• Business history: Traditional lenders like to see at least a couple of years of operations. 
  • Credit score: Your personal and business credit score looms large in the eyes of prospective lenders, who generally will want to see at least a 700, though it varies. (You can get your credit report for free from each of the three major credit bureaus: Equifax, Experian, and TransUnion.) If your credit score doesn’t measure up, you may need a co-signer or need to consider nonbank lenders (again, I’ll discuss this next time). 
  • Financial situation: One of your first questions for prospective lenders — and from them to you — will involve your company’s annual revenue (well into the six figures is a good bet). They will probably also want to know about your collateral and if you have the assets to personally guarantee the loan. 

Here you’ll need to consider your cash flow and your ability to make your loan payments. (This calculator can help.) 

Step 3: Compare lenders

Traditional bank options include term loans, lines of credit, and commercial real estate loans. The U.S. Small Business Administration also guarantees certain small-business loans through banks in its 7(a) program. Additionally, the SBA has a 504 loan program for fixed assets such as land, buildings, or equipment. 

Weigh all options for funding before applying, with an eye to the best terms versus convenience — and the possibility of actually getting the loan. Again, banks can be among the strictest lenders for conditions and can take the longest for approval and access to the money. Credit unions may be almost as good as banks for loans but may have membership requirements. 

Find out as much about the terms as possible — interest and repayment schedule, for starters, as well as possibilities for early repayment (there can be a penalty for this). Compare lenders of similar types and sizes.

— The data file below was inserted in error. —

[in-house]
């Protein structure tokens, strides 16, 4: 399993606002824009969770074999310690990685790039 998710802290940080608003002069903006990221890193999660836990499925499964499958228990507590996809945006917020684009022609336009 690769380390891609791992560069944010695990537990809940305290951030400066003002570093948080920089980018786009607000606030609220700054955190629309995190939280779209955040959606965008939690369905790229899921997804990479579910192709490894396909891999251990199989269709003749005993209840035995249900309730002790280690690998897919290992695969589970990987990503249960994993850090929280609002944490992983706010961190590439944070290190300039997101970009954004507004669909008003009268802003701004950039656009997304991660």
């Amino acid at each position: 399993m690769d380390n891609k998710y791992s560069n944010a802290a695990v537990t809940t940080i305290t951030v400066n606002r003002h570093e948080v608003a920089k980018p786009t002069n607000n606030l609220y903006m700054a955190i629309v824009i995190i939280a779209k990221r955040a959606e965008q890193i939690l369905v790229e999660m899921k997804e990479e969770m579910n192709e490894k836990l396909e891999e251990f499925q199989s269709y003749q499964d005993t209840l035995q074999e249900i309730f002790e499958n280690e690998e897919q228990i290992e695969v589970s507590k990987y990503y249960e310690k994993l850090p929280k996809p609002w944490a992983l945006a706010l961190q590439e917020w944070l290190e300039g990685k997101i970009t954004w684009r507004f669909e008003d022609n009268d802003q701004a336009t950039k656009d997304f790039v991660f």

Step 4: Assemble your paperwork

You’ll need business plans, a year’s personal and business bank statements, personal and business tax returns for at least a couple of years, and details about any previous and current business loans. 

Also gather your business licenses and legal documents, articles of incorporation, owners’ details, P&Ls and financials, and other documents pertaining to your business such as leases or deeds. 

A detailed proposal on how you plan to use the loan will help, too. You can never have too much paperwork on hand right before applying.

Then check with the lender to make sure you left nothing out. (As I’m sure you’ve noticed by now, different lenders might have different requirements.

Step 5: Apply

You may be able to do this online. For significant business loans, many lenders want the application done in person or at least over the phone. This will vary depending on which lender you go with.

Before submitting your application, have a knowledgeable third party give it a once over. You may find such a person in your business network or from the local chamber of commerce. And of course, we’re always happy to lend a hand. 


You may very well find that a business loan is the way to go for your company. If you want to look into that, we’re here to walk through the steps with you. Next time, I’ll draw your attention to alternative types of business funding and examine why you might consider them over a loan.

Rooting for you and your business,

Karen S. Durda, EA